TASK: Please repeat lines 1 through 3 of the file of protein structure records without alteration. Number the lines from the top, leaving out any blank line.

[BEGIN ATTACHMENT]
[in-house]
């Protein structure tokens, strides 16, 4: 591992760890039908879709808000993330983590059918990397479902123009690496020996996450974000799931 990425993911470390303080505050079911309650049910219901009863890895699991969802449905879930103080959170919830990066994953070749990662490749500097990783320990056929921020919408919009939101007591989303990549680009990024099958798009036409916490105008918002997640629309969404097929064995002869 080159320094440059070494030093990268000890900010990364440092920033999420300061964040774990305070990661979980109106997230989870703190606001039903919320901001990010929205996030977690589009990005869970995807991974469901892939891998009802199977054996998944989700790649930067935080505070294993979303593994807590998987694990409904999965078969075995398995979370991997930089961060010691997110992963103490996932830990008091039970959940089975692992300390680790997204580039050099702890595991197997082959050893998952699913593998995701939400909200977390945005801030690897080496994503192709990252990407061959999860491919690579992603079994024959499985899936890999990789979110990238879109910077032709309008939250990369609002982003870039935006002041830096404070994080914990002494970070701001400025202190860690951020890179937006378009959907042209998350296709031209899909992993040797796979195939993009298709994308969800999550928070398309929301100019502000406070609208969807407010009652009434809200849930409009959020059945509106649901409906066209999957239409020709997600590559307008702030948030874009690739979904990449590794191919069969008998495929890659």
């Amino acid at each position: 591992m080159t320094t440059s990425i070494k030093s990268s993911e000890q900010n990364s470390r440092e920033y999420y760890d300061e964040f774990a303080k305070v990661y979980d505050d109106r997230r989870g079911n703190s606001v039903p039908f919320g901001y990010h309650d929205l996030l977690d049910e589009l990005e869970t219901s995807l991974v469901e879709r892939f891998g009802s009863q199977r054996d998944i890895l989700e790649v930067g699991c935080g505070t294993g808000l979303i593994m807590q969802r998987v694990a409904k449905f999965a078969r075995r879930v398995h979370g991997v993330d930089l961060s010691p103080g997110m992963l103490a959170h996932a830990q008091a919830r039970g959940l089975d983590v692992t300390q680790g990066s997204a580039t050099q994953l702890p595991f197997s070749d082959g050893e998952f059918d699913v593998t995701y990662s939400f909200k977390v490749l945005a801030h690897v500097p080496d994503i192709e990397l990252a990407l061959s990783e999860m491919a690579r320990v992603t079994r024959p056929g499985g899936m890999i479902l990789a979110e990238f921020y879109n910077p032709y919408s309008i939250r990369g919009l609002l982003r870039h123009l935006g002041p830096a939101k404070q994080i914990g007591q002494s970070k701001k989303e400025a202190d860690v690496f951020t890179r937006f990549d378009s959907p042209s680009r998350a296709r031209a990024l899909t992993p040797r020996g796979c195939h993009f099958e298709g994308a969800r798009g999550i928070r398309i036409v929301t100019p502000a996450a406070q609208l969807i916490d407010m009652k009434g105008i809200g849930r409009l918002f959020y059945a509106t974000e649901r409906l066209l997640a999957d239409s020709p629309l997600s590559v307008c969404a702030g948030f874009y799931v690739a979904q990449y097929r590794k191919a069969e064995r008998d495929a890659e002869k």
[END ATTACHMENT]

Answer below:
[in-house]
């Protein structure tokens, strides 16, 4: 591992760890039908879709808000993330983590059918990397479902123009690496020996996450974000799931 990425993911470390303080505050079911309650049910219901009863890895699991969802449905879930103080959170919830990066994953070749990662490749500097990783320990056929921020919408919009939101007591989303990549680009990024099958798009036409916490105008918002997640629309969404097929064995002869 080159320094440059070494030093990268000890900010990364440092920033999420300061964040774990305070990661979980109106997230989870703190606001039903919320901001990010929205996030977690589009990005869970995807991974469901892939891998009802199977054996998944989700790649930067935080505070294993979303593994807590998987694990409904999965078969075995398995979370991997930089961060010691997110992963103490996932830990008091039970959940089975692992300390680790997204580039050099702890595991197997082959050893998952699913593998995701939400909200977390945005801030690897080496994503192709990252990407061959999860491919690579992603079994024959499985899936890999990789979110990238879109910077032709309008939250990369609002982003870039935006002041830096404070994080914990002494970070701001400025202190860690951020890179937006378009959907042209998350296709031209899909992993040797796979195939993009298709994308969800999550928070398309929301100019502000406070609208969807407010009652009434809200849930409009959020059945509106649901409906066209999957239409020709997600590559307008702030948030874009690739979904990449590794191919069969008998495929890659």
């Amino acid at each position: 591992m080159t320094t440059s990425i070494k030093s990268s993911e000890q900010n990364s470390r440092e920033y999420y760890d300061e964040f774990a303080k305070v990661y979980d505050d109106r997230r989870g079911n703190s606001v039903p039908f919320g901001y990010h309650d929205l996030l977690d049910e589009l990005e869970t219901s995807l991974v469901e879709r892939f891998g009802s009863q199977r054996d998944i890895l989700e790649v930067g699991c935080g505070t294993g808000l979303i593994m807590q969802r998987v694990a409904k449905f999965a078969r075995r879930v398995h979370g991997v993330d930089l961060s010691p103080g997110m992963l103490a959170h996932a830990q008091a919830r039970g959940l089975d983590v692992t300390q680790g990066s997204a580039t050099q994953l702890p595991f197997s070749d082959g050893e998952f059918d699913v593998t995701y990662s939400f909200k977390v490749l945005a801030h690897v500097p080496d994503i192709e990397l990252a990407l061959s990783e999860m491919a690579r320990v992603t079994r024959p056929g499985g899936m890999i479902l990789a979110e990238f921020y879109n910077p032709y919408s309008i939250r990369g919009l609002l982003r870039h123009l935006g002041p830096a939101k404070q994080i914990g007591q002494s970070k701001k989303e400025a202190d860690v690496f951020t890179r937006f990549d378009s959907p042209s680009r998350a296709r031209a990024l899909t992993p040797r020996g796979c195939h993009f099958e298709g994308a969800r798009g999550i928070r398309i036409v929301t100019p502000a996450a406070q609208l969807i916490d407010m009652k009434g105008i809200g849930r409009l918002f959020y059945a509106t974000e649901r409906l066209l997640a999957d239409s020709p629309l997600s590559v307008c969404a702030g948030f874009y799931v690739a979904q990449y097929r590794k191919a069969e064995r008998d495929a890659e002869k």